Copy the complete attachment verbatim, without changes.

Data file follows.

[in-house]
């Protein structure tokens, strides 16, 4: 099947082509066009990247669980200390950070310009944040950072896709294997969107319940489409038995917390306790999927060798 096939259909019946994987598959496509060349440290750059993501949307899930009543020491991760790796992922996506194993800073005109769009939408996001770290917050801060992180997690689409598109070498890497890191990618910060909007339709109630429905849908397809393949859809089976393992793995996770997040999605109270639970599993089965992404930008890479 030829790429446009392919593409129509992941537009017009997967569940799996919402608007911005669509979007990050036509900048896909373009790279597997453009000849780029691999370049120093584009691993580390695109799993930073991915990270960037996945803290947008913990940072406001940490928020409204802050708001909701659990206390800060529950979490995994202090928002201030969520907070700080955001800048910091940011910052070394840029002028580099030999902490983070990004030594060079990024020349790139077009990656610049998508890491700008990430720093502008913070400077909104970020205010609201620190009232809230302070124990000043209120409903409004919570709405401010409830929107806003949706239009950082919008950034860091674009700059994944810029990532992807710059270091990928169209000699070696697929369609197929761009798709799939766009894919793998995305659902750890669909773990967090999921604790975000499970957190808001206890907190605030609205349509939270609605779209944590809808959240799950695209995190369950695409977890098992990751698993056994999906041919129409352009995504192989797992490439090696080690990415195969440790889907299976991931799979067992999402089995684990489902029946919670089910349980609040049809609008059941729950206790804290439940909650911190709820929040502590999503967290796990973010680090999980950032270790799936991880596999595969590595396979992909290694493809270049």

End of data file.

[in-house]
């Protein structure tokens, strides 16, 4: 099947082509066009990247669980200390950070310009944040950072896709294997969107319940489409038995917390306790999927060798 096939259909019946994987598959496509060349440290750059993501949307899930009543020491991760790796992922996506194993800073005109769009939408996001770290917050801060992180997690689409598109070498890497890191990618910060909007339709109630429905849908397809393949859809089976393992793995996770997040999605109270639970599993089965992404930008890479 030829790429446009392919593409129509992941537009017009997967569940799996919402608007911005669509979007990050036509900048896909373009790279597997453009000849780029691999370049120093584009691993580390695109799993930073991915990270960037996945803290947008913990940072406001940490928020409204802050708001909701659990206390800060529950979490995994202090928002201030969520907070700080955001800048910091940011910052070394840029002028580099030999902490983070990004030594060079990024020349790139077009990656610049998508890491700008990430720093502008913070400077909104970020205010609201620190009232809230302070124990000043209120409903409004919570709405401010409830929107806003949706239009950082919008950034860091674009700059994944810029990532992807710059270091990928169209000699070696697929369609197929761009798709799939766009894919793998995305659902750890669909773990967090999921604790975000499970957190808001206890907190605030609205349509939270609605779209944590809808959240799950695209995190369950695409977890098992990751698993056994999906041919129409352009995504192989797992490439090696080690990415195969440790889907299976991931799979067992999402089995684990489902029946919670089910349980609040049809609008059941729950206790804290439940909650911190709820929040502590999503967290796990973010680090999980950032270790799936991880596999595969590595396979992909290694493809270049």